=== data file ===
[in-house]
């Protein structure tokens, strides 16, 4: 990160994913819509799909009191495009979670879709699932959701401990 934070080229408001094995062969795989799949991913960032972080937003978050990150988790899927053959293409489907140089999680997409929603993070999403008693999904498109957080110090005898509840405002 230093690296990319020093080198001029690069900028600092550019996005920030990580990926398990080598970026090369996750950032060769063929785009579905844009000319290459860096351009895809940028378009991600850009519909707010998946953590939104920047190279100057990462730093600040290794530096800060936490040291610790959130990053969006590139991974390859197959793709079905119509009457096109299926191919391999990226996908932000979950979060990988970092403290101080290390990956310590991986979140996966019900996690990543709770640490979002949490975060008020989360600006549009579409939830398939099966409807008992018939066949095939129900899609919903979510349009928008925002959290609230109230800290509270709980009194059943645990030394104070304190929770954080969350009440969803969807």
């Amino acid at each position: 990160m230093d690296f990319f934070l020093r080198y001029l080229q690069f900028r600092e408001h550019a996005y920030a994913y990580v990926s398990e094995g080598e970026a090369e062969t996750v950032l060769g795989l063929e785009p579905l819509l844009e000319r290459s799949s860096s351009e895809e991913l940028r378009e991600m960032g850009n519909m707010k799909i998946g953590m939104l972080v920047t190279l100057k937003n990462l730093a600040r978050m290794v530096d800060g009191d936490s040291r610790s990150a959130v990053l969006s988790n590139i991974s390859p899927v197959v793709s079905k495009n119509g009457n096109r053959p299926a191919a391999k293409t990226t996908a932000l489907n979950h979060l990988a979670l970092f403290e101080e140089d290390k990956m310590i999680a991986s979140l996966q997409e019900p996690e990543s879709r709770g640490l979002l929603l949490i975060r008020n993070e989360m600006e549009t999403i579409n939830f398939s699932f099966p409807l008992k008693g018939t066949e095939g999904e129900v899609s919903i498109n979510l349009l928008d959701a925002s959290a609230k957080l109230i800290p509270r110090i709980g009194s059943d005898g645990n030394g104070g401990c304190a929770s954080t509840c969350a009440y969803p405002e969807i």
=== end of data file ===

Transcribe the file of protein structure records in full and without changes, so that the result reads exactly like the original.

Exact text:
[in-house]
């Protein structure tokens, strides 16, 4: 990160994913819509799909009191495009979670879709699932959701401990 934070080229408001094995062969795989799949991913960032972080937003978050990150988790899927053959293409489907140089999680997409929603993070999403008693999904498109957080110090005898509840405002 230093690296990319020093080198001029690069900028600092550019996005920030990580990926398990080598970026090369996750950032060769063929785009579905844009000319290459860096351009895809940028378009991600850009519909707010998946953590939104920047190279100057990462730093600040290794530096800060936490040291610790959130990053969006590139991974390859197959793709079905119509009457096109299926191919391999990226996908932000979950979060990988970092403290101080290390990956310590991986979140996966019900996690990543709770640490979002949490975060008020989360600006549009579409939830398939099966409807008992018939066949095939129900899609919903979510349009928008925002959290609230109230800290509270709980009194059943645990030394104070304190929770954080969350009440969803969807």
């Amino acid at each position: 990160m230093d690296f990319f934070l020093r080198y001029l080229q690069f900028r600092e408001h550019a996005y920030a994913y990580v990926s398990e094995g080598e970026a090369e062969t996750v950032l060769g795989l063929e785009p579905l819509l844009e000319r290459s799949s860096s351009e895809e991913l940028r378009e991600m960032g850009n519909m707010k799909i998946g953590m939104l972080v920047t190279l100057k937003n990462l730093a600040r978050m290794v530096d800060g009191d936490s040291r610790s990150a959130v990053l969006s988790n590139i991974s390859p899927v197959v793709s079905k495009n119509g009457n096109r053959p299926a191919a391999k293409t990226t996908a932000l489907n979950h979060l990988a979670l970092f403290e101080e140089d290390k990956m310590i999680a991986s979140l996966q997409e019900p996690e990543s879709r709770g640490l979002l929603l949490i975060r008020n993070e989360m600006e549009t999403i579409n939830f398939s699932f099966p409807l008992k008693g018939t066949e095939g999904e129900v899609s919903i498109n979510l349009l928008d959701a925002s959290a609230k957080l109230i800290p509270r110090i709980g009194s059943d005898g645990n030394g104070g401990c304190a929770s954080t509840c969350a009440y969803p405002e969807i």